SENATOR Emmanuel “Manny” D. Pacquiao would have a fighting chance at next year’s elections if his corruption allegations against the administration of President Rodrigo R. Duterte are proven true, according to analysts.
Mr. Pacquiao, acting president of the ruling party, has recently criticized the President’s stance on the country’s sea dispute with China and last week said state corruption is rampant.
The professional boxer-senator is believed to be eyeing the presidency in the 2022 polls.
“If his allegations are proven true, these will weaken the chances of the admin bets. No one will vote for candidates endorsed by a corrupt administration,” campaign strategist Gerardo Eusebio said in a Viber message. “But it would also have to have meat and substance.”
Over the weekend, before leaving for a boxing match in the United States, Mr. Pacquiao held an online press conference where he presented piles of documents that supposedly contain proof of his allegations.
The documents will be turned over to the Senate Blue Ribbon Committee for a possible investigation, he said.
“Without details backed by documents or at least sworn statements executed by his witnesses, if any, there may not be sufficient basis for the Senate to conduct a hearing although the Blue Ribbon Committee is allowed to conduct investigation in aid of legislation even without referral,” Senator Panfilo M. Lacson said in a statement.
He said it is Mr. Pacquiao’s responsibility “to show some specifics in support of his allegations, which by its nature are serious, not to mention sensitive.”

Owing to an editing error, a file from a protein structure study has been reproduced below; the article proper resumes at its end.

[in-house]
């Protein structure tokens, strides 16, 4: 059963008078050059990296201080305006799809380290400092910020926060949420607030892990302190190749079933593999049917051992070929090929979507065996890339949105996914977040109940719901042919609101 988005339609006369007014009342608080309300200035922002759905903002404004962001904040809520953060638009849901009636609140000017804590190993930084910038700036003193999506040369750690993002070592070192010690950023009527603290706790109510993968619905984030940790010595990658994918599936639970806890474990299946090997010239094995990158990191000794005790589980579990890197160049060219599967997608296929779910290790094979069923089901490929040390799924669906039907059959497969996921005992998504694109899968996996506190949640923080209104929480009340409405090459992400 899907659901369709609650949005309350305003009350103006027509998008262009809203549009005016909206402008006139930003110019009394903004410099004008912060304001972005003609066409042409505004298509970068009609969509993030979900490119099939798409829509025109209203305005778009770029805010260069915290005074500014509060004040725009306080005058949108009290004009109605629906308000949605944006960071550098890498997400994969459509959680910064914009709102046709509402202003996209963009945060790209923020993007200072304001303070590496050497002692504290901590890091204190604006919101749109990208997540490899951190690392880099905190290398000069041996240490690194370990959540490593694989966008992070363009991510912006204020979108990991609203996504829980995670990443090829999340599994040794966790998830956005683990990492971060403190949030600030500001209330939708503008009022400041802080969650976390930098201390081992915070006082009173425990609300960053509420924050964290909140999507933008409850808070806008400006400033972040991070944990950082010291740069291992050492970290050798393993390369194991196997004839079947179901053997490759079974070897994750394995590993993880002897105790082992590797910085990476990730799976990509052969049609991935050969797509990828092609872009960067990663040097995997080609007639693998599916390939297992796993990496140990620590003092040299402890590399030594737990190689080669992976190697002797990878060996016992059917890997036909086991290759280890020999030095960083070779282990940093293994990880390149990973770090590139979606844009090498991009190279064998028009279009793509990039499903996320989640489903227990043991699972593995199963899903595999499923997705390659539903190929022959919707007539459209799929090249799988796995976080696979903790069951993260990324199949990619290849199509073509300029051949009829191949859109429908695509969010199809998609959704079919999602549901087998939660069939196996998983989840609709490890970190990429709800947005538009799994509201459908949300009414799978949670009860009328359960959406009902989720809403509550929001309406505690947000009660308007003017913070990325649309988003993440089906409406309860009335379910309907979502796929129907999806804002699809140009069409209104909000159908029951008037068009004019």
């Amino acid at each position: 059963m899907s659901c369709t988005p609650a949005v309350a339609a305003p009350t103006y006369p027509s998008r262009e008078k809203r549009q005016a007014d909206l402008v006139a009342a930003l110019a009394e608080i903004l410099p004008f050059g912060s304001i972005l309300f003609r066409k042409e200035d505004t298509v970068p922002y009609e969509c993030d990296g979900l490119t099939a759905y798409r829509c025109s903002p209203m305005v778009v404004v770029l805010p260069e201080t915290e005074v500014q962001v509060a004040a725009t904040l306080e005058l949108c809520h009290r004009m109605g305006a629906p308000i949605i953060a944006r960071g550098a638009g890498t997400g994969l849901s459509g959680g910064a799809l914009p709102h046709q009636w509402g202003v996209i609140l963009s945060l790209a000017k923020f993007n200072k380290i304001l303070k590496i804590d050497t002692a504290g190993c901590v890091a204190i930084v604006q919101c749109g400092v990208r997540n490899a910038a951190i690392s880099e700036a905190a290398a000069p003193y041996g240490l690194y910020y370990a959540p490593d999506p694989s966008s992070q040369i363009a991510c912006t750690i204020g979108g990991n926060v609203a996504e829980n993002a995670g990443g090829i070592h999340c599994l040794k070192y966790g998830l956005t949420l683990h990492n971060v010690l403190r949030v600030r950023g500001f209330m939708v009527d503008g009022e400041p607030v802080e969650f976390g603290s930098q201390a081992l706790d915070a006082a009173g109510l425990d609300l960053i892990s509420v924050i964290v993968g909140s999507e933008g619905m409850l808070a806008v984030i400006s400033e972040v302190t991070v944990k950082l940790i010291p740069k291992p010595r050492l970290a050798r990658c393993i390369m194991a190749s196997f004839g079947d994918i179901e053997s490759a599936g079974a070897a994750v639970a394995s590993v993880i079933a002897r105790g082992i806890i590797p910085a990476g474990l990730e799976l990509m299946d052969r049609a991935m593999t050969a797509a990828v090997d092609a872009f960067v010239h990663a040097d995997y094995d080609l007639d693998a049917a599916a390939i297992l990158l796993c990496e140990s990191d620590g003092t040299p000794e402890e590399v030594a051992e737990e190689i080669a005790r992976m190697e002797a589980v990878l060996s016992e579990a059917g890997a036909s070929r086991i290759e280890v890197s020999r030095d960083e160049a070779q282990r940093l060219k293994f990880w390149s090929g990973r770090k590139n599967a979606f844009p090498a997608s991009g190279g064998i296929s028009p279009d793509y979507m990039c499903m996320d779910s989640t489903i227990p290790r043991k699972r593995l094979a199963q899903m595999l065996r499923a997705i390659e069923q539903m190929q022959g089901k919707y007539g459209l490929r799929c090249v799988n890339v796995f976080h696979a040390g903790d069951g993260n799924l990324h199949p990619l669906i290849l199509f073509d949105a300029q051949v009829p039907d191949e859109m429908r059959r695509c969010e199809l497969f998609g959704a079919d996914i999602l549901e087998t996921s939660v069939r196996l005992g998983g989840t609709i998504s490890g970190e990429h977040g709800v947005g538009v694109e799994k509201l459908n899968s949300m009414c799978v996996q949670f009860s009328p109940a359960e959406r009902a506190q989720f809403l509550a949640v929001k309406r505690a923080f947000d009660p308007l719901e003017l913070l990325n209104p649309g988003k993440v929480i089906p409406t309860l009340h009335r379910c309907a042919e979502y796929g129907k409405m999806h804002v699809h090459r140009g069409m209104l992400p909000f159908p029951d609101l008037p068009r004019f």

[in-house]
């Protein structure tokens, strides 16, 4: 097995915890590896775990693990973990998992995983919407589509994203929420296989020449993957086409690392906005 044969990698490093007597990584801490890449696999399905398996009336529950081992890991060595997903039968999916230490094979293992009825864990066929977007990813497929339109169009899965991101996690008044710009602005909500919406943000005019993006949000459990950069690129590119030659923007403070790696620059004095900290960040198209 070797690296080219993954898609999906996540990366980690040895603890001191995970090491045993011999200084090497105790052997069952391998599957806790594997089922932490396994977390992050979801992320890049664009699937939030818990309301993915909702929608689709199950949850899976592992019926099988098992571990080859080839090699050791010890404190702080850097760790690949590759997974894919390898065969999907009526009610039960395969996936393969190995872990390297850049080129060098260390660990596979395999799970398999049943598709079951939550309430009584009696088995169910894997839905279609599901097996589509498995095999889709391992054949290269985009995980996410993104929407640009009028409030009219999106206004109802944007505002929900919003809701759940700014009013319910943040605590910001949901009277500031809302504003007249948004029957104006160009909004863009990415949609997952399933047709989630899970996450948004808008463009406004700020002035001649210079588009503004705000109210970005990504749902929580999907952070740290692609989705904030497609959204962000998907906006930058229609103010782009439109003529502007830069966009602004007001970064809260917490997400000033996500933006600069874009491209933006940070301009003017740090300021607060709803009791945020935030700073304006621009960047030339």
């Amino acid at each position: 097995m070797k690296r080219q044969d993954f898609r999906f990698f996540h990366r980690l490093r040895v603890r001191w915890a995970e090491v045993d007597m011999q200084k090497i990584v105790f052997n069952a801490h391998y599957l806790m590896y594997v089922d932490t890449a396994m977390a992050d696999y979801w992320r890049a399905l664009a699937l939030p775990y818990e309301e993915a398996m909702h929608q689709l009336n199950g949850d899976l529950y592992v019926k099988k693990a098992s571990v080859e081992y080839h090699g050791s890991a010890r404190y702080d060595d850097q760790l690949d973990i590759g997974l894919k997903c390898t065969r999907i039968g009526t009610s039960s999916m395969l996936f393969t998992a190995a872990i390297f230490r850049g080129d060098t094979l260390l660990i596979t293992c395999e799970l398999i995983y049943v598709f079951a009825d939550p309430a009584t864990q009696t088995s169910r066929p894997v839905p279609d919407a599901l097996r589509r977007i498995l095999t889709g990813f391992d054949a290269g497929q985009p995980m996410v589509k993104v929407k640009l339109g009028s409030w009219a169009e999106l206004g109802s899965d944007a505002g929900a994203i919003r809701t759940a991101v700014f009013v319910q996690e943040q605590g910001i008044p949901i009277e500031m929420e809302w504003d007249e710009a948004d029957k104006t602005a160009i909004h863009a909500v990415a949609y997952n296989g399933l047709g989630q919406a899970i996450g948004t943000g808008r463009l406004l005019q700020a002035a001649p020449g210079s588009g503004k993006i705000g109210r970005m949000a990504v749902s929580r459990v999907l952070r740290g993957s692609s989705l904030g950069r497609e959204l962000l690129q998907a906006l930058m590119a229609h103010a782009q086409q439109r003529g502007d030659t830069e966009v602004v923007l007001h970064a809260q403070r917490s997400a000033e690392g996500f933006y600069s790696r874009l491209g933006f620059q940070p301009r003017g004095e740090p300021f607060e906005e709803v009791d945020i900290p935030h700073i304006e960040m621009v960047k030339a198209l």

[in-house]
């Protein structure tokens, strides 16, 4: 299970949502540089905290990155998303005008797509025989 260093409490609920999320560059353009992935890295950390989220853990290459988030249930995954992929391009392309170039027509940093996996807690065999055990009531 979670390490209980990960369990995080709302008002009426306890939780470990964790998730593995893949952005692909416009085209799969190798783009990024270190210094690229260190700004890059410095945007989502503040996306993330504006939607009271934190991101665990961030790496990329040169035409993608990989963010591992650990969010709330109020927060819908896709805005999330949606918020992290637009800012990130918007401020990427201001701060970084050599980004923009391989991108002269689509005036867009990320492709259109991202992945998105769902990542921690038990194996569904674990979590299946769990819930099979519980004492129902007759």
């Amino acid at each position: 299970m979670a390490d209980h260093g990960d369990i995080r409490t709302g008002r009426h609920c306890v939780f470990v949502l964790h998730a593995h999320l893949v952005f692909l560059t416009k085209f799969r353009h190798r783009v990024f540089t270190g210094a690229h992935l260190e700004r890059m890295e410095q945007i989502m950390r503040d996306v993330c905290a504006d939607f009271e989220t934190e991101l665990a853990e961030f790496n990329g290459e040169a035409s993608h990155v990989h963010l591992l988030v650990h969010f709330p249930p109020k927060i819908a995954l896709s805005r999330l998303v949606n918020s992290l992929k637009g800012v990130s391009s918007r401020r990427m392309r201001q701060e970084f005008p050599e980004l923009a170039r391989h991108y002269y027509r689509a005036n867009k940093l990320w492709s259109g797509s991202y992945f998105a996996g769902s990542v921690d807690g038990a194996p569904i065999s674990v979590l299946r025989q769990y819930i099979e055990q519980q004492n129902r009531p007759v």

The police and the Department of Social Welfare and Development, among the two agencies he named to be involved in anomalous contracts, issued separate statements on Sunday denying the accusations and welcomed any investigation.
“If Pacquiao will have the goods, the opposition will gravitate to him and increase his political capital. If these will hold water, expect a drop in the President’s rating, especially the C sector,” Mr. Eusebio said.
“The masses will definitely pay attention once the issues raised affect their basic needs particularly food and income,” said media research expert Jay Bautista.
He cited “historical examples” in allegations against past Presidents Joseph E. Estrada, Gloria M. Arroyo, and the late Benigno S.C. Aquino, “which all resulted in lower trust ratings.”
If Mr. Pacquiao fails to directly link Mr. Duterte to corruption allegations, the President’s popularity might not be severely affected, said Cleve Kevin Robert V. Arguelles, a political science lecturer at De La Salle University.
“If Pacquiao will succeed in exposing corruption scandals and the administration would not be able to properly respond to his allegations, then it would really hurt the chances of the anointed successor of President Duterte,” he said.
Mr. Arguelles, however, noted that the senator does not appear to be ready to fully cut ties with Mr. Duterte.
“But the curious case here is that, if we look at what Sen. Pacquiao is doing and what he has been saying so far, I think he’s still not ready to really burn the bridge with President Duterte,” he said in a Facebook Messenger call.
“He is still saying that this is supportive of the President, that corruption may have something to do with the administration but he is not directly opposing the President.”
“We still see some hesitations on the part of Sen. Pacquiao whether he would blame the President for the corruption allegations,” Mr. Arguelles said, noting that it is “too early” to consider Mr. Pacquiao as the new face of the opposition.
Jean Encinas-Franco, a political science professor from the University of the Philippines, said administration bets would not be affected much for as long as the allegations are not directly attributed to Mr. Duterte.
“Manny (Pacquiao) is still ambivalent towards the President so the presscon yesterday will not affect the admin nor Duterte,” she said in a Viber message.
Mr. Duterte earlier said he would campaign against Mr. Pacquiao if the senator fails to identify corrupt government officials.